So, I’ve been busy cooking and prepping and cooking some more. The BA Food Lovers Cleanse seems to be a little easier this year. I mean, I’m not doing the whole thing by any stretch, so that makes it much easier. But the recipes (mostly dinners) that I am doing seem easier. Fewer ingredients, less chopping. Some of them still take a long time, but there’s less active time.
The first BACleanse meal I made was mahi-mahi without the beans (#Whole30 and all that), which I’d never cooked before, and a side of rainbow chard with mushrooms. The mahi was good. I’ve never loved chard, and I’m afraid I didn’t wash mine enough, so it tasted sort of grainy. But the mushrooms were delicious. It doesn’t look very appetizing in pictures, unfortunately :-(.
Next up was the Moroccon lamb with pomegranates. The recipe called for lamb shanks, but I could only find lamb shoulder. Google told me that they are both tougher meats that do best with long cooking, so I figured they were similar enough. I bought the shoulder.
Side note 1: I have only somewhat-recently begun eating significant amounts of meat, and apparently it hasn’t been long enough to learn the different types of meat and cuts and what’s good for what. But now, thanks to the Food Lovers Cleanse, I know this about lamb at least.
Side note 2: I learned several years ago that, according to the Environmental Working Group, lamb has the highest environmental impact of the meats Americans typically eat. So my husband and I generally avoid it. In fact, I’m pretty sure I’ve only had lamb a few other times in my life. I remember trying a ‘lamburger’ at… I think the state fair?… in second grade. And maybe one or two other times. However, the whole reason I like doing the BACleanse is to try new things… and let’s be honest, I like having a schedule and sticking to it. To a fault.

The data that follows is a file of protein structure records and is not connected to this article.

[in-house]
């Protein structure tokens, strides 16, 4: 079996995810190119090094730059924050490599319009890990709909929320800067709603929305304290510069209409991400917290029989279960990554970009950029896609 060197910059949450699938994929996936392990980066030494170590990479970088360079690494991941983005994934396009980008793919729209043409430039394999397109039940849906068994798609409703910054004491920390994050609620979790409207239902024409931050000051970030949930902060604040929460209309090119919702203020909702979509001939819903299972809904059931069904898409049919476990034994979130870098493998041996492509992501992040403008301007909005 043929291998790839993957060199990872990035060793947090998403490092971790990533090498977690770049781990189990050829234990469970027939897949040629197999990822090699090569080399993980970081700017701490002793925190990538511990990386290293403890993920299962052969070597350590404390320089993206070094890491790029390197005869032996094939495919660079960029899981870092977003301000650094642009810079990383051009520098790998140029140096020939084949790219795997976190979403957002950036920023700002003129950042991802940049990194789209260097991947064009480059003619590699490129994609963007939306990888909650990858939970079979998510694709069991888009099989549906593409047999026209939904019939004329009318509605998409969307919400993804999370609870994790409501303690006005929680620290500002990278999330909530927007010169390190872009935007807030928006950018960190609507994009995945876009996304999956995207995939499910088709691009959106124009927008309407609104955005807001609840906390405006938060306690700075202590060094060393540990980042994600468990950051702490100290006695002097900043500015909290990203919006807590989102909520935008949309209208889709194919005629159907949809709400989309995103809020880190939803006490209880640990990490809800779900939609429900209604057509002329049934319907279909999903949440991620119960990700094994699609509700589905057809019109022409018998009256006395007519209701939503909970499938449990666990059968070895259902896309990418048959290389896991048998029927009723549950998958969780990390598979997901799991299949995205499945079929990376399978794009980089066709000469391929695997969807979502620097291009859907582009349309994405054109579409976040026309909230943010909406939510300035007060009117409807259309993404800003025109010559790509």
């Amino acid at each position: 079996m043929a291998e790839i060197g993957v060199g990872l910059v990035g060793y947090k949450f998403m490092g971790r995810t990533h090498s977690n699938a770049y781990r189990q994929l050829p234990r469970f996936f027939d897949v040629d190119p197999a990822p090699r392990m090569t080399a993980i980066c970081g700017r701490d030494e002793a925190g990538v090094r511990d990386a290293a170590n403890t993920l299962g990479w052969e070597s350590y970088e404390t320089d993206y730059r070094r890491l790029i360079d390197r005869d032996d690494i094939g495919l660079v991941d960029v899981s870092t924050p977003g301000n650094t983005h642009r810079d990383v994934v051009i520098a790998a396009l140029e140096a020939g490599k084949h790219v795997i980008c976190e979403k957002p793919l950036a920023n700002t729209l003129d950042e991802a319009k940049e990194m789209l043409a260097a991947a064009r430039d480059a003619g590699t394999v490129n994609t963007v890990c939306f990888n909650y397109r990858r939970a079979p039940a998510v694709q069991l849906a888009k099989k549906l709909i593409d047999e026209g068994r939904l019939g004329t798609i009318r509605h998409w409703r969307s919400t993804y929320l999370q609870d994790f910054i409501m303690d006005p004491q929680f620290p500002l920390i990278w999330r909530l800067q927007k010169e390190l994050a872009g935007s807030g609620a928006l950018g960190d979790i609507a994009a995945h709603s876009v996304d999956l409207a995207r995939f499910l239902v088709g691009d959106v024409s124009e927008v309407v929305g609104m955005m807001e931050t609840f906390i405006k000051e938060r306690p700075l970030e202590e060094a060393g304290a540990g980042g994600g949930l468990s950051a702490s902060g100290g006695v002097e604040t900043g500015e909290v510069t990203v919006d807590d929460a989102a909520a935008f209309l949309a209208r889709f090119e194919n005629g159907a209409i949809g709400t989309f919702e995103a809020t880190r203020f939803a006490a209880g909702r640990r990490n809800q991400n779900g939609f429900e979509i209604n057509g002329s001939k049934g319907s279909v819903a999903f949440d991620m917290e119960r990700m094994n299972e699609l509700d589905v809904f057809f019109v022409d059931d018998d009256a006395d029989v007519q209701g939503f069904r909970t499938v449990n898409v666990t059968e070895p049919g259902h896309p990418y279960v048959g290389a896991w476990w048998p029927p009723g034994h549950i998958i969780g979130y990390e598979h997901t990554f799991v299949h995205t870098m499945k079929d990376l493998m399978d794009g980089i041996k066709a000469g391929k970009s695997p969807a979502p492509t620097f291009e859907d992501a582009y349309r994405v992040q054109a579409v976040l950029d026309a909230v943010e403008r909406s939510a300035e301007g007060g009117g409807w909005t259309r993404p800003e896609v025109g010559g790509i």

So back to making the lamb. Shoulder instead of shanks. I really wasn’t sure what I was supposed to do to the meat. I trimmed off most the fat and cut the meat from the bone (which I don’t think would have been necessary for shanks, but seemed to be necessary for what I had), and saved the bones in the freezer for making bone broth sometime soon. And, instead of braising it in the oven, I used my brand new slow cooker that my sister gave me for Christmas. And then left the house to go to yoga.
The pomegranate juice and seeds in this made it really fruity and sweet – in a good way. I’m not sure if this is what was supposed to happen, but my dish resulted in more of a stew than anything else, and that’s how I’ve been eating it. I still have one serving frozen in the freezer. Yum.
I made both these dishes on a weekend (Saturday and Sunday nights). That was especially important for the lamb, which required several hours at least to braise/slow cook. I think I slow cooked it for about 3 or so.
I’ll write about the other dishes I’ve been making in a later post, which will probably be less exciting because I have been forgetting to photographically document my process for most of them.